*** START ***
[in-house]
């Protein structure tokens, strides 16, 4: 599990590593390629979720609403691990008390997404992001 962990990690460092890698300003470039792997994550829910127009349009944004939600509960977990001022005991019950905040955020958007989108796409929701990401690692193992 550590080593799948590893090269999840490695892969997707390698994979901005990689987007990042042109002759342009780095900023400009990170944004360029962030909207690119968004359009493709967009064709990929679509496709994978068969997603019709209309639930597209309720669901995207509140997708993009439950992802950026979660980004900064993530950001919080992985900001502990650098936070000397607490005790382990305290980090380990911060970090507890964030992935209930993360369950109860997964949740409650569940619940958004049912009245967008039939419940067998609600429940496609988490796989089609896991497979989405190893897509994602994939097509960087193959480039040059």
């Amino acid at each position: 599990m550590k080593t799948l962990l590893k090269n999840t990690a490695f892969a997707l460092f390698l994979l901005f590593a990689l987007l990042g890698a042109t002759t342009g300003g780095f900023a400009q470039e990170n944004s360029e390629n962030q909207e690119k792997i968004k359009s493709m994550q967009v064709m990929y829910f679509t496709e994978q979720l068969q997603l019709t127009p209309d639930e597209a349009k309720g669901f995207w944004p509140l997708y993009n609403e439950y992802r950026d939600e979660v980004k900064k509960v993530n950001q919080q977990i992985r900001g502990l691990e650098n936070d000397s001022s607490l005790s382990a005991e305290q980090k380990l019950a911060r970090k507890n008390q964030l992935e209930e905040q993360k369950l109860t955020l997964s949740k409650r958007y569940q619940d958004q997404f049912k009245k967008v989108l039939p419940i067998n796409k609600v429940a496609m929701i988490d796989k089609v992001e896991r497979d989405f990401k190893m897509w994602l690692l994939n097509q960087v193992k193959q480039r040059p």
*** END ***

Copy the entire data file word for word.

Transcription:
[in-house]
């Protein structure tokens, strides 16, 4: 599990590593390629979720609403691990008390997404992001 962990990690460092890698300003470039792997994550829910127009349009944004939600509960977990001022005991019950905040955020958007989108796409929701990401690692193992 550590080593799948590893090269999840490695892969997707390698994979901005990689987007990042042109002759342009780095900023400009990170944004360029962030909207690119968004359009493709967009064709990929679509496709994978068969997603019709209309639930597209309720669901995207509140997708993009439950992802950026979660980004900064993530950001919080992985900001502990650098936070000397607490005790382990305290980090380990911060970090507890964030992935209930993360369950109860997964949740409650569940619940958004049912009245967008039939419940067998609600429940496609988490796989089609896991497979989405190893897509994602994939097509960087193959480039040059």
């Amino acid at each position: 599990m550590k080593t799948l962990l590893k090269n999840t990690a490695f892969a997707l460092f390698l994979l901005f590593a990689l987007l990042g890698a042109t002759t342009g300003g780095f900023a400009q470039e990170n944004s360029e390629n962030q909207e690119k792997i968004k359009s493709m994550q967009v064709m990929y829910f679509t496709e994978q979720l068969q997603l019709t127009p209309d639930e597209a349009k309720g669901f995207w944004p509140l997708y993009n609403e439950y992802r950026d939600e979660v980004k900064k509960v993530n950001q919080q977990i992985r900001g502990l691990e650098n936070d000397s001022s607490l005790s382990a005991e305290q980090k380990l019950a911060r970090k507890n008390q964030l992935e209930e905040q993360k369950l109860t955020l997964s949740k409650r958007y569940q619940d958004q997404f049912k009245k967008v989108l039939p419940i067998n796409k609600v429940a496609m929701i988490d796989k089609v992001e896991r497979d989405f990401k190893m897509w994602l690692l994939n097509q960087v193992k193959q480039r040059p």